I love celebrating birthdays. Do you? I’m a fan of birthday cakes, old-fashioned games, fun finger food, fancy desserts and parties. They are such fun.
But there is another way to celebrate birthdays too, one that I have found to be deeply soul-satisfying and important for ‘recognising’ the gifts and quirks of each individual child in my family or group. A birthday ritual has two purposes. It seeks to reflect on the journey of the past year, give thanks for each day of learning, and is an opportunity to look into the crystal ball of the future. Secondly, the ritual is a threshold of transition, a bridge over which the birthday child can cross on this significant day.
As adults, we know that each day is a gift we cannot take for granted. We learn, through the tragic and unfortunate events of our lives and those of our family and friends, that life is a rollercoaster with no guarantees. A birthday ritual then becomes celebration of the joys, luck and fortune of having made it safely through another year. The ritual can also serve as an offering to the three Goddesses of the Fates, Clotho, Lachesis and Atropos who ‘preside over the birth and life of all humans.’ (Apple Dictionary, 2.1.3)
My experience has been that most children look forward to their birthday celebration ritual more than any other birthday event they are to be given. Over the years, many parents have told me they are gobsmacked by their child’s devotion to, and anticipation of, their upcoming birthday ritual. Parties, family dinners, boat trips and days out to theme parks have been dismissed in favour of their school or playgroup based celebration. I don’t have to question why anymore. I know that a birthday ritual is probably the only celebration that deeply touches the child’s soul as they are revered, understood and celebrated by their peers and close family members. As an adult, I can only imagine what it must be like to have those close to you truly ‘getting’ you, not with gifts or parties but with heartfelt offerings, the sharing of mutual stories from a perspective other than your own and learning how you positively impact others. Normally, this kind of thing is saved for funerals. Imagine hearing all these good things, year in, year out, DURING your life. To know how you inspire, educate, support and nourish your friends and family just by being you.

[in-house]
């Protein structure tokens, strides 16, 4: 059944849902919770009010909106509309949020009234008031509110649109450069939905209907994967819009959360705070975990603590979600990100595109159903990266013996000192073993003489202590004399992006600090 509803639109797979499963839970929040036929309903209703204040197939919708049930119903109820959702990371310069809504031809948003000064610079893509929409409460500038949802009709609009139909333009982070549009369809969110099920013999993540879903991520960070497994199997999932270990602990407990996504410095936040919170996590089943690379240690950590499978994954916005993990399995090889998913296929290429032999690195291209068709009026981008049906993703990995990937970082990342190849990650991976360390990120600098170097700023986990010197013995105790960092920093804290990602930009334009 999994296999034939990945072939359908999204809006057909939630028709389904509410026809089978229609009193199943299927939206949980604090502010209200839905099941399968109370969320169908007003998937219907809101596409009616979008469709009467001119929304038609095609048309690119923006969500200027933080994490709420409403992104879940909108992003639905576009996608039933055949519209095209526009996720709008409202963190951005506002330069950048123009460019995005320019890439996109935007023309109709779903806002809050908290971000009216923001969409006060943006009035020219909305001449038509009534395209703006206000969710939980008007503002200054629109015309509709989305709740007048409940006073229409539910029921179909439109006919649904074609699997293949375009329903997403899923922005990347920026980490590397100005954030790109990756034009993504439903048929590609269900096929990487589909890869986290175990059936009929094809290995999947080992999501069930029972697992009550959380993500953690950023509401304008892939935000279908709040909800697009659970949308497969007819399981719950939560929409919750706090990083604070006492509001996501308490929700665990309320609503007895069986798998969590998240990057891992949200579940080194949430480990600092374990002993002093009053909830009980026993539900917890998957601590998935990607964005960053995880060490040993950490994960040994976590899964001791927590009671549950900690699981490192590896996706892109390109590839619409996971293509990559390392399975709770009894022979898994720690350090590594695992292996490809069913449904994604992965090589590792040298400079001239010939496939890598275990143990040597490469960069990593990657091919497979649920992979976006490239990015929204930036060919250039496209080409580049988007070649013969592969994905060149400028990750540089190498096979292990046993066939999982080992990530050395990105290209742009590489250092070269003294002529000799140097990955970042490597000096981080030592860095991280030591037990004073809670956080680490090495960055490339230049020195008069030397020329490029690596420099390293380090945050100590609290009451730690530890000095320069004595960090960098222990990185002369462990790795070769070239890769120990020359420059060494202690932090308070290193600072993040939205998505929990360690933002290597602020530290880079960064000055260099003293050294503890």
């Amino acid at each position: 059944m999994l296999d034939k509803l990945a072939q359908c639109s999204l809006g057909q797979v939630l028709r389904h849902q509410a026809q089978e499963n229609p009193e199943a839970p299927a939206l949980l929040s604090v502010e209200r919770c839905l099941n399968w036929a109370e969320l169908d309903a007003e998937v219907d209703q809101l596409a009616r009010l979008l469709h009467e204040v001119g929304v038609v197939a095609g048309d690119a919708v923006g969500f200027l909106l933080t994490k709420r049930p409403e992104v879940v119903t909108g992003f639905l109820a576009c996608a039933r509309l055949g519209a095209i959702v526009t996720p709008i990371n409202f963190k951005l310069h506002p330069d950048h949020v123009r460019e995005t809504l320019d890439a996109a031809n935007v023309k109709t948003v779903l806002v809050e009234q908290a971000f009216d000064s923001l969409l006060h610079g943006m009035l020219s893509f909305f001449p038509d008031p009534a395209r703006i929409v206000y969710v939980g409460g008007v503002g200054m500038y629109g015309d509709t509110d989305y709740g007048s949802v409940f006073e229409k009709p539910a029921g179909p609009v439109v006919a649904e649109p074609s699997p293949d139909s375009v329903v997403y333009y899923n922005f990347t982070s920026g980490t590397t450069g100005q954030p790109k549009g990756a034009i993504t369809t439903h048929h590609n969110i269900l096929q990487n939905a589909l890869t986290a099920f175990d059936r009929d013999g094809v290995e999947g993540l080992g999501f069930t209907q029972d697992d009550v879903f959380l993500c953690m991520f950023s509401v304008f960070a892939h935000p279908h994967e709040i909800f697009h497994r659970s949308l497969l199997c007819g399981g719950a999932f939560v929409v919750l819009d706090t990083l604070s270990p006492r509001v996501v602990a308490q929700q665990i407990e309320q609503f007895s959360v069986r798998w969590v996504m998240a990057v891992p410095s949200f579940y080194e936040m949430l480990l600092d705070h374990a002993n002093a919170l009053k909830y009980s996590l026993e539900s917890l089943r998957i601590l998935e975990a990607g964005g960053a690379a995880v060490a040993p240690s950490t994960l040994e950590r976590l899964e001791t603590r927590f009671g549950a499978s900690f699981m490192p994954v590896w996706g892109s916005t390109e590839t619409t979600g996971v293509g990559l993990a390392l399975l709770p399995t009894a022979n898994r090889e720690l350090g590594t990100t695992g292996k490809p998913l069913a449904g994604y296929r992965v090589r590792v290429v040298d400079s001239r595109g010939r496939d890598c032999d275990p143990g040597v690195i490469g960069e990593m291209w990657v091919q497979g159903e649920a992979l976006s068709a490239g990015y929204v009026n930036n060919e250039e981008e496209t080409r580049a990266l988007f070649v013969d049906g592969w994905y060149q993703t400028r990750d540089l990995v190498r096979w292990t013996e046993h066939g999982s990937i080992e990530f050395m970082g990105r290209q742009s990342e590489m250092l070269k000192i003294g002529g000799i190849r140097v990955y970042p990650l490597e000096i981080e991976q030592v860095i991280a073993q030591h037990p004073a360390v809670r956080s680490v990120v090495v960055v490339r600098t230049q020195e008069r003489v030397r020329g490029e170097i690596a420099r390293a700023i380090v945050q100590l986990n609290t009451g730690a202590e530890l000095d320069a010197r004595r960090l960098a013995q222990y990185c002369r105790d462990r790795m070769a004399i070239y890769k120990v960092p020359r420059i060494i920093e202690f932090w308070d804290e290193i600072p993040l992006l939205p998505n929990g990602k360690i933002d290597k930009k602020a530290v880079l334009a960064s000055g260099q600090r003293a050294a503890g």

I realised the importance of the birthday ritual to both the child AND THEIR PARENTS a few years ago. As part of my employment, I was engaged to support a playgroup staff. One of our first tasks was to find a solution to adequately recognise every child with a birthday ritual. The challenge was how we could individually honour each one of over 100 children enrolled in the groups when the two-hour playgroup sessions were already stacked full with bread-making, craft, singing, circle and story. Our “enlightened” solution was to offer a “Birthday Week” once a term and celebrate the birthdays from that term en masse. Yes. Not so enlightened actually.
Adults were upset, even furious. Parents were saddened that their precious child was not being recognised as the unique individual that they were on their own important day. I also suspect that more than a few parents were upset by default, that without a birthday celebration ritual, their life-consuming and dedicated role as ‘mother’ or ‘father’ was no longer recognised. For me, the furor was a timely and fortuitous wake-up call that brought one of the best lessons I have ever received in my life. I’m truly thankful for it on many levels.
My motivation for birthday rituals now more than ever before is to recognise and celebrate the ‘other’, be it child or adult, in a way that they want to be recognised.
My most recent birthday celebration was created with the idea that the 20-odd children in my group (all under five) were all like little flowers, blooming and growing with each passing day but also full of the seasonal transitions. Starting as a seed planted deep in the earth, being watered and fed and nourished during their time in utero and transitioning a breakthrough from one world to another. Then, being awoken by the glorious sun each day and encouraged to search for the path to their destiny, a colourful blooming ray of light for the world.